Lige Gaskill lived on upper Red Horse. Lige at one time was a saddle maker but decided the range was better. Mrs. Gaskill lived in Oklahoma City, a son (Ed) had the ranch and another son (Lytle) lived in Illinois.

Down the creek lived Alpha Updegraff and family. They lived on a piece of Margaret Armstrong's place. Mr. Updegraff represented Woods County in the State Senate two terms. Alpha was a great man. He lived in western Kansas where the buffalo roamed then he worked for Major Drummas as foreman. He had a homestead near Carmen. He liked the longhorns better than farming. Aunt Mate Updegraff had a claim and at one time they had a good General Store at Fairvalley. Alpha also had a brother-in-law, Nick Roberts. Nick was quite a sport. He didn't like work but loved race horses. He went back to Illinois.

Mr. and Mrs. McCammon came in 1904. He was a shoemaker and also a good carpenter. Willard and Wilford were the first boy twins to represent Fairvalley. The Vincents had a fine family. Ray married Goldie Clothier and lived in Alva . John in Lakin, Kansas. Mrs. Clothier lived with Goldie.

Virgil Russell and his wife Helen live south of Fairvalley. They represent his father (Rev. Russell) who lived at Cement, Oklahoma. To the East Mr. and Mrs. Elbert Piper had quite an acreage and a lovely home which is now owned by their son and his wife, English and Marceline Piper. Price Fulton was a barber and at the end of five years he moved to Alva. His daughter, Mrs. Margaret Julian lived in Alva.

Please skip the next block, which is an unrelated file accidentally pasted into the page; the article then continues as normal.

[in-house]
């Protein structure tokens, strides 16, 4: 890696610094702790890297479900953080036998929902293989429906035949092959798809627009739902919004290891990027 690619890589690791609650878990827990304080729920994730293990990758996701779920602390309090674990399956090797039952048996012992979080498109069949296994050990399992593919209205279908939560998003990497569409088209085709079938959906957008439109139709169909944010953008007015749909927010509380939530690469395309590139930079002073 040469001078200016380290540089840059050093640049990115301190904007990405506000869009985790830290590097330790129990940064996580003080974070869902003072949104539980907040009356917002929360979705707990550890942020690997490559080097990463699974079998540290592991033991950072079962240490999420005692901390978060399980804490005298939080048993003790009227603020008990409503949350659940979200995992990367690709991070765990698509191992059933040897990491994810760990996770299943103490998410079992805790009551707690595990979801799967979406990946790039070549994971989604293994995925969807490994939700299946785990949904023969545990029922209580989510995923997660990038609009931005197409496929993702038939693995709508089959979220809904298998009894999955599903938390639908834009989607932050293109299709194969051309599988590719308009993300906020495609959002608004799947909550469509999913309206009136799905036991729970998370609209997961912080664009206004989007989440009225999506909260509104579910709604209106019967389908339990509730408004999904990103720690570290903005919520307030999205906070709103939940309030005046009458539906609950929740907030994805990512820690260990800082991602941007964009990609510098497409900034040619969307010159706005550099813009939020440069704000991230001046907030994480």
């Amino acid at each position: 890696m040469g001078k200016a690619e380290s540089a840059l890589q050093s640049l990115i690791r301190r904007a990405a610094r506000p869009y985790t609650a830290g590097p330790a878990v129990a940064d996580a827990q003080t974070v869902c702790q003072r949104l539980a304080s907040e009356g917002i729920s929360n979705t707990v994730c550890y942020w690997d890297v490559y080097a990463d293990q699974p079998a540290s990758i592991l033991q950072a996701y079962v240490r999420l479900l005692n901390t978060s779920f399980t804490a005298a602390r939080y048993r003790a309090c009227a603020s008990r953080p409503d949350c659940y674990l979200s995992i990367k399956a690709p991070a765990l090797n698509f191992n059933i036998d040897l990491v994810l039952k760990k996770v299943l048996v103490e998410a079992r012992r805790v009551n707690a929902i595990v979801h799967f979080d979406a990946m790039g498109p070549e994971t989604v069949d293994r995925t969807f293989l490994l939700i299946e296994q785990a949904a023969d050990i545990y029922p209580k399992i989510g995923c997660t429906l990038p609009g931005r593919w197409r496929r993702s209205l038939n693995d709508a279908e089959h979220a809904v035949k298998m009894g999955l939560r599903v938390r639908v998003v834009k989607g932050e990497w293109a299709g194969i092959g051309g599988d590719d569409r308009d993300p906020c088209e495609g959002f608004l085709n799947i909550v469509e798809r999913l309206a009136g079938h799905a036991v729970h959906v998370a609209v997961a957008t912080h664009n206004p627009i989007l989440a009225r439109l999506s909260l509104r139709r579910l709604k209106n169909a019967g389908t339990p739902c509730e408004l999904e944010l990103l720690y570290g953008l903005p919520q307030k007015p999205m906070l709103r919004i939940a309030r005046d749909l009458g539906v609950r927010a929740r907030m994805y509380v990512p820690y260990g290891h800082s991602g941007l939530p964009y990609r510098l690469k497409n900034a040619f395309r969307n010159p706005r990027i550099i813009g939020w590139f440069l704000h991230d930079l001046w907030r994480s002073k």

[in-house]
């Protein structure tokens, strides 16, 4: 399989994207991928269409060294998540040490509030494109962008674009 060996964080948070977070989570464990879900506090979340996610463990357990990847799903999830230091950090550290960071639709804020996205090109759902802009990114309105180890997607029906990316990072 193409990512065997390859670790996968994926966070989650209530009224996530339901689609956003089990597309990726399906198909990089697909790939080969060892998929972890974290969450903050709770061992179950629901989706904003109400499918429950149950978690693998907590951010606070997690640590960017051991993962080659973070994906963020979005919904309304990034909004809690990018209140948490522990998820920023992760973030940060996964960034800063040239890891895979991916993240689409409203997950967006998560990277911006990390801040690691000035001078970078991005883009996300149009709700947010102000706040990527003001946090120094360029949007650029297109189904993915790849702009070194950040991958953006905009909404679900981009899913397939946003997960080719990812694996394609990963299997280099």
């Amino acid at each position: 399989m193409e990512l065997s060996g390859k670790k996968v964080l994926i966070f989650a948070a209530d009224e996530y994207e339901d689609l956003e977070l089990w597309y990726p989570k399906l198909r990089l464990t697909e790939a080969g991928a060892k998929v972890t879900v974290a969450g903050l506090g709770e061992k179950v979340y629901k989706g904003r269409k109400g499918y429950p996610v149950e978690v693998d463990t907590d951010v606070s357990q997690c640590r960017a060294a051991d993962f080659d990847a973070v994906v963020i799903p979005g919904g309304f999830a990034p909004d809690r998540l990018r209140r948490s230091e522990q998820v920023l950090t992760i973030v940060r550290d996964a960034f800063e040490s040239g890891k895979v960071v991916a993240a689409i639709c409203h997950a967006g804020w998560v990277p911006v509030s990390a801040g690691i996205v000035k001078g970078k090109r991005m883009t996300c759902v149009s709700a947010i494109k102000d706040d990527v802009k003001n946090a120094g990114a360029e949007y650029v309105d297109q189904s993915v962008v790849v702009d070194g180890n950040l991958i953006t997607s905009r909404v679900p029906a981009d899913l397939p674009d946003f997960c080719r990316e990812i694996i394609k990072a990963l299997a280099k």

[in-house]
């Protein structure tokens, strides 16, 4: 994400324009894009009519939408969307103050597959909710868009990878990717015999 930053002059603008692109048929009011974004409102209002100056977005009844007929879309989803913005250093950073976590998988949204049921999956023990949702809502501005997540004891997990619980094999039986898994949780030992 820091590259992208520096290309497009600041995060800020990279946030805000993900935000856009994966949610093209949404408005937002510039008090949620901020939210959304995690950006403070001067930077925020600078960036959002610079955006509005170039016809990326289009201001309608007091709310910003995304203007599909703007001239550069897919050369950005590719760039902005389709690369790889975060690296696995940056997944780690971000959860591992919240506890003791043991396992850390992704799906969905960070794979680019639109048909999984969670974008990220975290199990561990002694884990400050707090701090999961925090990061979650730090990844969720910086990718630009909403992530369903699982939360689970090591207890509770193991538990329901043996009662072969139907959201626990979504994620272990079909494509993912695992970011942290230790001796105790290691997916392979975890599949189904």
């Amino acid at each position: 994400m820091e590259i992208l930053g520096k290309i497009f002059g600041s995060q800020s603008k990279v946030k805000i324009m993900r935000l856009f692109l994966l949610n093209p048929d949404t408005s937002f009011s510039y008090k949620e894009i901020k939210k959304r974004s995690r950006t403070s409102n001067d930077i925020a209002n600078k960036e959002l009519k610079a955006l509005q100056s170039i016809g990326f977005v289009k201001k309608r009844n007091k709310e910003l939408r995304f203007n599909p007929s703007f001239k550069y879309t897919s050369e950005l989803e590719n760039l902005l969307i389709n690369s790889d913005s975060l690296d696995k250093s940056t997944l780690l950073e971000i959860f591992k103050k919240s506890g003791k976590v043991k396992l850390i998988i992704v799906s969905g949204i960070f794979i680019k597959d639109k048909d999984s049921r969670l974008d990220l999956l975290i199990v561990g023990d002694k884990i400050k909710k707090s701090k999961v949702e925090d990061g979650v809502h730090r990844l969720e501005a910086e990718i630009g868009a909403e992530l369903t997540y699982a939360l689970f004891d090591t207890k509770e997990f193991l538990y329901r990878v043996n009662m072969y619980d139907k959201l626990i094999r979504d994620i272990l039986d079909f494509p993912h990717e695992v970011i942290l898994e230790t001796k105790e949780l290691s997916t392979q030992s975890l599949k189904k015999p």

When you think back to how these families came to these wide open spaces with their belongings, how they left their footprints in the sands of time, you should think of the three first families, the Clothiers, the Cliftons and the Gerloffs. Their first thought was a home, then a school and the church.

The first school was in a dugout on the banks of Red Horse Creek in 1898. Leta Sniggs of Alva was the first teacher. Her term was finished by Malcom Keith and then Iva Temple the next year.

By this time the country was well settled and a new school house built. F. A. Hayes was the teacher with an enrollment of forty pupils. In 1947 this school was destroyed by a tornado and was not rebuilt. There were five students. Four of the students (John Devine, Naoma Devine, Walter Lee Hill and Hugh Leon Martin) were bussed to Freedom. One of the students, Lena Faye Bickford, who had been attending Farry for quite some time was transferred to Farry.